Future oversight of administrative justice: the proposed abolition of the Adminstrative Justice and Tribunals Council - Public Administration Committee Contents

Conclusions and recommendations

Role of the AJTC

1.  PASC regards the high level of successful appeals and complaints against decisions by government departments as an indication of widespread administrative failure. Government should aim to produce decisions which are right first time and command a high degree of confidence. The scale of the injustice and the cost to the taxpayer caused by this poor decision-making are wholly unacceptable. We expect the Government to echo this view in their response. We also therefore regard the role of the AJTC as one of vital national importance, overseeing a system that protects the rights of millions of citizens every year. (Paragraph 18)

Proposal to abolish the AJTC

2.  The Government has argued that the AJTC fails to meet its three criteria for deciding whether to retain a public body. But it could be, and has been, argued that the AJTC in fact meets all three of them: that it is "needed in order to perform a technical function"; that it benefits from being "politically impartial"; and that it is "needed to act independently in order to establish facts" about the administrative justice system. (Paragraph 27)

Consequences of abolishing the AJTC

3.  We recommend that the Government provide further information on its proposals for the membership and operation of this group of experts and key stakeholders. (Paragraph 28)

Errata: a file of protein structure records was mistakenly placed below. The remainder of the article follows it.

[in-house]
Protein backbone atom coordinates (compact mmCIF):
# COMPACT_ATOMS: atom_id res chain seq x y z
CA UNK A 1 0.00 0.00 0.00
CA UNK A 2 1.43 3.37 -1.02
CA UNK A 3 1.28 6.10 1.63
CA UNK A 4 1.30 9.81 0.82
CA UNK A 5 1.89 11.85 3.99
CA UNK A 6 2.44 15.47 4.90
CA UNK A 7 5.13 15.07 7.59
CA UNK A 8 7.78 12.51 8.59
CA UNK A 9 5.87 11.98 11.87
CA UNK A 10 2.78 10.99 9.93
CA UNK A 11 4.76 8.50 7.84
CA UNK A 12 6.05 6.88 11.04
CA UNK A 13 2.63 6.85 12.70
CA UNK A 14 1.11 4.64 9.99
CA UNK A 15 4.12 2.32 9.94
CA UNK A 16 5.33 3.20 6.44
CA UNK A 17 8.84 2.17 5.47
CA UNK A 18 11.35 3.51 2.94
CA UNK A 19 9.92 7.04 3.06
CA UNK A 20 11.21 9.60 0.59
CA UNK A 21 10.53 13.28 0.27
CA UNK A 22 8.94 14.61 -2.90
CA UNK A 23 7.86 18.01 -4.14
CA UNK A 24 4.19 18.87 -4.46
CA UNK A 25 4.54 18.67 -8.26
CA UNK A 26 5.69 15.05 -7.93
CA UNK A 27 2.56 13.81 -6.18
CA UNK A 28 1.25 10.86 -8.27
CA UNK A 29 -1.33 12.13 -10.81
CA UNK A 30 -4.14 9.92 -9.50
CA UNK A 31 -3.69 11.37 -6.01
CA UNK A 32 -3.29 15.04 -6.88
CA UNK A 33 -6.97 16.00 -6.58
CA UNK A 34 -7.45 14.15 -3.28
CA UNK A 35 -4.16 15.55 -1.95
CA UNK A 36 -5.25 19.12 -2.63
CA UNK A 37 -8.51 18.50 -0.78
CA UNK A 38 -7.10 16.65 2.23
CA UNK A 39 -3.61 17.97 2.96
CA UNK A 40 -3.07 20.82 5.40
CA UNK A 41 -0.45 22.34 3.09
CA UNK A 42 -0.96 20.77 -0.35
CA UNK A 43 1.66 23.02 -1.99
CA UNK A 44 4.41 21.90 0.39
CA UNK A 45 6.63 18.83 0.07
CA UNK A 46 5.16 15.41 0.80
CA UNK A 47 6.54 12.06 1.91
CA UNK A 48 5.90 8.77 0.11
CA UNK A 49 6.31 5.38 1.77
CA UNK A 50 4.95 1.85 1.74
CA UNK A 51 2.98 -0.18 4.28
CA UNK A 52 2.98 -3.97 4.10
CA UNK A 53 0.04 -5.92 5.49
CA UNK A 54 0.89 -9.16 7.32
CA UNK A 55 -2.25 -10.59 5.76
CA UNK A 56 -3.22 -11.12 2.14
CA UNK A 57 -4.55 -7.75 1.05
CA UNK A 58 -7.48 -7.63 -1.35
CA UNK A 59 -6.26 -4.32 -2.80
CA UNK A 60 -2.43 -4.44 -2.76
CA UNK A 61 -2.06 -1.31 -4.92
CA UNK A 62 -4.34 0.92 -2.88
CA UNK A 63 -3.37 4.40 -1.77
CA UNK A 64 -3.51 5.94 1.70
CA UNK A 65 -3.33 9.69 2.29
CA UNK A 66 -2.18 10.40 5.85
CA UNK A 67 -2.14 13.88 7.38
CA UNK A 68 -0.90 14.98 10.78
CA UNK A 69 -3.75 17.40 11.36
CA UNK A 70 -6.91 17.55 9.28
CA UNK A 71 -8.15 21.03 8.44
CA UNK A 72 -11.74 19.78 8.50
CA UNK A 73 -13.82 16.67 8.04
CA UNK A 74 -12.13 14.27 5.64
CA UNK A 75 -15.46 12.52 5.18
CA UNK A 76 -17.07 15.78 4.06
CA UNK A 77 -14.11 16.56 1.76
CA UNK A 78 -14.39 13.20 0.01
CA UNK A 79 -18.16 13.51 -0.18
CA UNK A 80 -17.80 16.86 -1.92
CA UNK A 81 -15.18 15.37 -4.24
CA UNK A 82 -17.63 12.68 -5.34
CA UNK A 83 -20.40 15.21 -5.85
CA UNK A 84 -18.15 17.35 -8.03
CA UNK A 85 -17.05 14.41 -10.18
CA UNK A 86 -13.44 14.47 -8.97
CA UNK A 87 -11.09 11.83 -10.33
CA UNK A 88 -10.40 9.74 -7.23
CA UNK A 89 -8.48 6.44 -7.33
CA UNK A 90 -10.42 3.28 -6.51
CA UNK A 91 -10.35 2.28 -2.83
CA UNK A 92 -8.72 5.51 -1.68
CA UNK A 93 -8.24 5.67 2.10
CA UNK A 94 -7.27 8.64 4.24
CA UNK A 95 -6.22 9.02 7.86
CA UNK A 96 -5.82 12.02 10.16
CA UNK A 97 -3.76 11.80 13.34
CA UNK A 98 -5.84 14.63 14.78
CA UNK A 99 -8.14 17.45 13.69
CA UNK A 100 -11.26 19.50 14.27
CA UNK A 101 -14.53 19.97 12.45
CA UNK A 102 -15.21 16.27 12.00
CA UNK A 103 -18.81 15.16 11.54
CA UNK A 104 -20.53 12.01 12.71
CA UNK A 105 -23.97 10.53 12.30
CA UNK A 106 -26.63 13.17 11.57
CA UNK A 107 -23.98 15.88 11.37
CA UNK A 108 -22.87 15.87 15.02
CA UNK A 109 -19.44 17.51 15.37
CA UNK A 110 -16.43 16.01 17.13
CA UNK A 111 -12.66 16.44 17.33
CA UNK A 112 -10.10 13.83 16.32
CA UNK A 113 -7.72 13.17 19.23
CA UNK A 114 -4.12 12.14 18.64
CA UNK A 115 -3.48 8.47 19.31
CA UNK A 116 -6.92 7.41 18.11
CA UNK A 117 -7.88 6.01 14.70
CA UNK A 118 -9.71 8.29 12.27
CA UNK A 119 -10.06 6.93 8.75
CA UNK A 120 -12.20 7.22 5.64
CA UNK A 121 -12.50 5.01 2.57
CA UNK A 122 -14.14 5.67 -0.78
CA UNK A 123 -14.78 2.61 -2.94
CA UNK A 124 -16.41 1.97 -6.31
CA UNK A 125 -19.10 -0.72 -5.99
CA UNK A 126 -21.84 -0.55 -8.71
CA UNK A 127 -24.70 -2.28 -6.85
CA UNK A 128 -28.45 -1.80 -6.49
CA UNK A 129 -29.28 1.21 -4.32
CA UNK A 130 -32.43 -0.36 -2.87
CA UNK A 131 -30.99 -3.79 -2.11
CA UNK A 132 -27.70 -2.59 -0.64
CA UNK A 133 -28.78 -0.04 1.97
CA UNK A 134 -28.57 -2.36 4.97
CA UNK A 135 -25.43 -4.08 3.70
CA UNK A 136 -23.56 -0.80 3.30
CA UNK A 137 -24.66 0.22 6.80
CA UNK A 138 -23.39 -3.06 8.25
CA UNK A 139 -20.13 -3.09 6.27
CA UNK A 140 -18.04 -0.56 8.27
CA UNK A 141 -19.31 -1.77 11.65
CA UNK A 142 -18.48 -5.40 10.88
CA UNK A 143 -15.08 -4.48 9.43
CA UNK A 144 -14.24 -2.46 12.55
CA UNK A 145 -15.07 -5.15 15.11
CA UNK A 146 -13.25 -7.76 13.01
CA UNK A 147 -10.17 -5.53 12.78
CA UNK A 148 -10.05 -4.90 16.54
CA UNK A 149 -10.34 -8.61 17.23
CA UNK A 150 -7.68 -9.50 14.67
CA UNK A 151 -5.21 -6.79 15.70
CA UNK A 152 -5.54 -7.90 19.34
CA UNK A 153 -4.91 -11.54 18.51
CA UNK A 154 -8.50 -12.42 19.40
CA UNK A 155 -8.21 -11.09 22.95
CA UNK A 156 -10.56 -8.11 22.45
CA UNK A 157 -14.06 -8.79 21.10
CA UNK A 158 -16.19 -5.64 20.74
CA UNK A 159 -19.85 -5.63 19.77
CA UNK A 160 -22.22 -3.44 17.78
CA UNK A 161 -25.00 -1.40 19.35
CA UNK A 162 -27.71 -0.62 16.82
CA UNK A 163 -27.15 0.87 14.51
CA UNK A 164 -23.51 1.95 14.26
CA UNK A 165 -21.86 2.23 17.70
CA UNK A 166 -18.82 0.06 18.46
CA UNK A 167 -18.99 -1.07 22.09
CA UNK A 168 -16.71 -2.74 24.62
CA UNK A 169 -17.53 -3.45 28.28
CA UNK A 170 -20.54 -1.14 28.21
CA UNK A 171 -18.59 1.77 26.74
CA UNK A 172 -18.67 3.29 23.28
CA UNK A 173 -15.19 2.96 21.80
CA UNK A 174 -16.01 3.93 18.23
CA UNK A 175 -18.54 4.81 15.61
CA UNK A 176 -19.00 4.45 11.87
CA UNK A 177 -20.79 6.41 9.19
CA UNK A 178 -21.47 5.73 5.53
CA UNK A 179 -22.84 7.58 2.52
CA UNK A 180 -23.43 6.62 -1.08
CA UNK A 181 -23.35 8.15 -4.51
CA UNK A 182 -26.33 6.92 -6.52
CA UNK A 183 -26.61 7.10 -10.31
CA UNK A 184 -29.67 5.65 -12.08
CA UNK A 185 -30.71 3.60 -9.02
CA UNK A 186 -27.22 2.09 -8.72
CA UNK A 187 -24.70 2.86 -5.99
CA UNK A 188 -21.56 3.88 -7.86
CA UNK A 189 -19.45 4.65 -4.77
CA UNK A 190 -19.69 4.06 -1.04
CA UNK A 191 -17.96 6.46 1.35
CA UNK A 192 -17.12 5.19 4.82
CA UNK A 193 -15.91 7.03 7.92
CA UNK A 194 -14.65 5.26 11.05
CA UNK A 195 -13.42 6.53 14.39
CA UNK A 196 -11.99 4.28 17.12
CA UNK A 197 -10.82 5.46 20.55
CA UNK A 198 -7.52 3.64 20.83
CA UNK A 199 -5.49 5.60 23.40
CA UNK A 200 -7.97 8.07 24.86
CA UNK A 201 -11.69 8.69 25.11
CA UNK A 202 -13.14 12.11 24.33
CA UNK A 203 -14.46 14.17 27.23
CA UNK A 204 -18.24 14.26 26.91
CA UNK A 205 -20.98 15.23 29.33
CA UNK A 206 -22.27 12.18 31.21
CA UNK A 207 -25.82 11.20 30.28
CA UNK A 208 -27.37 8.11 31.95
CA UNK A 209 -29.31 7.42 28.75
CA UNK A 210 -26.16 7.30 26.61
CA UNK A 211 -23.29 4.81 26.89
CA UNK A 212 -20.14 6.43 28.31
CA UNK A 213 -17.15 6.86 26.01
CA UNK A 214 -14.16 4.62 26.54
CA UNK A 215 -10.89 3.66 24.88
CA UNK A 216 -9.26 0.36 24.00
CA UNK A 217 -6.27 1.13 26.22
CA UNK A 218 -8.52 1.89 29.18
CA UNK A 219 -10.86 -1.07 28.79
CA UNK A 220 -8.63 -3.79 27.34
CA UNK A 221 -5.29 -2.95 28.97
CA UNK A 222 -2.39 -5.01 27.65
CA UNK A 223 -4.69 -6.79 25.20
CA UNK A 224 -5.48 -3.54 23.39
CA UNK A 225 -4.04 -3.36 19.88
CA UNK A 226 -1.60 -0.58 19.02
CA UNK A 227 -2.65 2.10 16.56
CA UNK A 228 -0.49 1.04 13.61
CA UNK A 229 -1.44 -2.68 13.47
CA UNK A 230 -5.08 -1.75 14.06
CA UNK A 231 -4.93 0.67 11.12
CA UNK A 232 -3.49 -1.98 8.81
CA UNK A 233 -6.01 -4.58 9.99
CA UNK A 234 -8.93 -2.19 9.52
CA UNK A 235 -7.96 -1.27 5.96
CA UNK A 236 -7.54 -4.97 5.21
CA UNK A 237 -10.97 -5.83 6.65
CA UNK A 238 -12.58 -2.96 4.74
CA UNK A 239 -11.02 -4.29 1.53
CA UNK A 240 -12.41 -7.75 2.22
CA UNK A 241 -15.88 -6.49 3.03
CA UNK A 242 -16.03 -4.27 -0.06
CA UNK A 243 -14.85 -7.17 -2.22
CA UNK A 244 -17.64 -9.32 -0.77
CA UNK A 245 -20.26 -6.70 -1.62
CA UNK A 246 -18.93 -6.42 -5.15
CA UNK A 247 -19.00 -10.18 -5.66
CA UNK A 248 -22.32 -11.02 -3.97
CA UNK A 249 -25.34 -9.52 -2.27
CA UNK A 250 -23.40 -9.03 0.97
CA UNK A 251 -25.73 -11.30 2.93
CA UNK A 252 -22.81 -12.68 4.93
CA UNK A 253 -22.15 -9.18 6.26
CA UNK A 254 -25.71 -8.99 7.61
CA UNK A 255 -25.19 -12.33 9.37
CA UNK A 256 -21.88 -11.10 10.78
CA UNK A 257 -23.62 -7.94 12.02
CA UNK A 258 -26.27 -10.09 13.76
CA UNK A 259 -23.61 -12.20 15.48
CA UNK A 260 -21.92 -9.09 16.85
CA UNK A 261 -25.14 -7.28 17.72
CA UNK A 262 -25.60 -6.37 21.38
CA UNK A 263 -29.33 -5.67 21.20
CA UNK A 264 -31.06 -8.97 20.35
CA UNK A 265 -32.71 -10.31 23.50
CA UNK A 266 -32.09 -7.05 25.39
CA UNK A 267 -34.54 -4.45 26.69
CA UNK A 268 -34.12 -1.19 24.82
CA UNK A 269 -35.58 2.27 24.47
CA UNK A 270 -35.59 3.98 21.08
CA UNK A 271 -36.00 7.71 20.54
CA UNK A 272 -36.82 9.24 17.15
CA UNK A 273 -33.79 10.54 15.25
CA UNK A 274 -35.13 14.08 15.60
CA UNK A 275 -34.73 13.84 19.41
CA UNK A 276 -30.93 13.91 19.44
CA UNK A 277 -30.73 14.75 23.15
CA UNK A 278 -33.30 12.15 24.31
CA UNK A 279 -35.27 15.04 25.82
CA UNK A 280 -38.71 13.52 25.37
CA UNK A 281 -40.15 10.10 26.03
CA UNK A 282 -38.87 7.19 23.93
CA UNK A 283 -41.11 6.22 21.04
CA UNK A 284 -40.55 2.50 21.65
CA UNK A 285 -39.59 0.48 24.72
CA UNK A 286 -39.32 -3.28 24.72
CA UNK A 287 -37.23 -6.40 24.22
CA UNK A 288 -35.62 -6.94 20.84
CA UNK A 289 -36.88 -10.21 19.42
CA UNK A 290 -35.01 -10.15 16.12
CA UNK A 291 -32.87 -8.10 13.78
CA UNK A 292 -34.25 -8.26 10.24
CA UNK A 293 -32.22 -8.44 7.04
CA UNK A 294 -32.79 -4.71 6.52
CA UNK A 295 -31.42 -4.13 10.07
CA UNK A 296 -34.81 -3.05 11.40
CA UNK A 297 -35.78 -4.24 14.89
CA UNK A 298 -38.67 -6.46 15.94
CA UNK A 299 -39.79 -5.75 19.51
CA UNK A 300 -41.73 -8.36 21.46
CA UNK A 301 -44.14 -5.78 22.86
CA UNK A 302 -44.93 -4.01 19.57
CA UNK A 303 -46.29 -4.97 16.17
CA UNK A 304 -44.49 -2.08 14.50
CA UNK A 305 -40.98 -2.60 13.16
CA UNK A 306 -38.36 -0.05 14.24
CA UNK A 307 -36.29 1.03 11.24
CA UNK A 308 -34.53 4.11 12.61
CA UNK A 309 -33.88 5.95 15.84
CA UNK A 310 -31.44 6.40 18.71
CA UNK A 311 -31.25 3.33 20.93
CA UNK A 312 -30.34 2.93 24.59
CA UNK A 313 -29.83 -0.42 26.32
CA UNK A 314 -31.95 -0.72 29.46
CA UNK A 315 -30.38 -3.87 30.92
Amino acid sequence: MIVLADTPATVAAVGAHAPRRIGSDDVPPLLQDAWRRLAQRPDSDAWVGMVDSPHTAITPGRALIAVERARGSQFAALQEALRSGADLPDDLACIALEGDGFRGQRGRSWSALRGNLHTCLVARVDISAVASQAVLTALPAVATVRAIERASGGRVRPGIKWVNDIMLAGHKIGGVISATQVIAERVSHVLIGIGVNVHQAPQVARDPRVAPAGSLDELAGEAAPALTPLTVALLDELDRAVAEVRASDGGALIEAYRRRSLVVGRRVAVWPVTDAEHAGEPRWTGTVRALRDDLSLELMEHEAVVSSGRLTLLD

Resources and expertise

4.  Alongside the draft Order to abolish the AJTC, the Ministry of Justice must make available further information about the number, turnover and expertise of the civil servants who would become responsible for taking on the AJTC's functions, and provide verifiable assurances about staffing plans in this area for the foreseeable future. (Paragraph 35)

Independence and oversight of the administrative justice system

5.   We agree that responsibility for the development of government policy in relation to administrative justice properly lies with the MoJ (although we do not share the MoJ's view that this is a function currently duplicated by the AJTC). We also accept that the creation of the new Courts and Tribunals Service means that many of the specific functions of the AJTC, in particular in relation to tribunals, have been taken over by the Tribunals Service. If the AJTC is retained, its functions will need to be reviewed and may need to be revised. (Paragraph 44)

6.  It is clear that there is a fundamental difference of view between the Government and others from whom we have heard on both the need for independent oversight of the administrative justice system, and the extent to which the AJTC has been performing such a function. We accept that this task may be undertaken in more than one way, but consider that oversight by an entity independent from Government is valuable and should be continued in some form. This should be a key consideration in deciding whether or not the AJTC should be abolished. (Paragraph 45)

Cost savings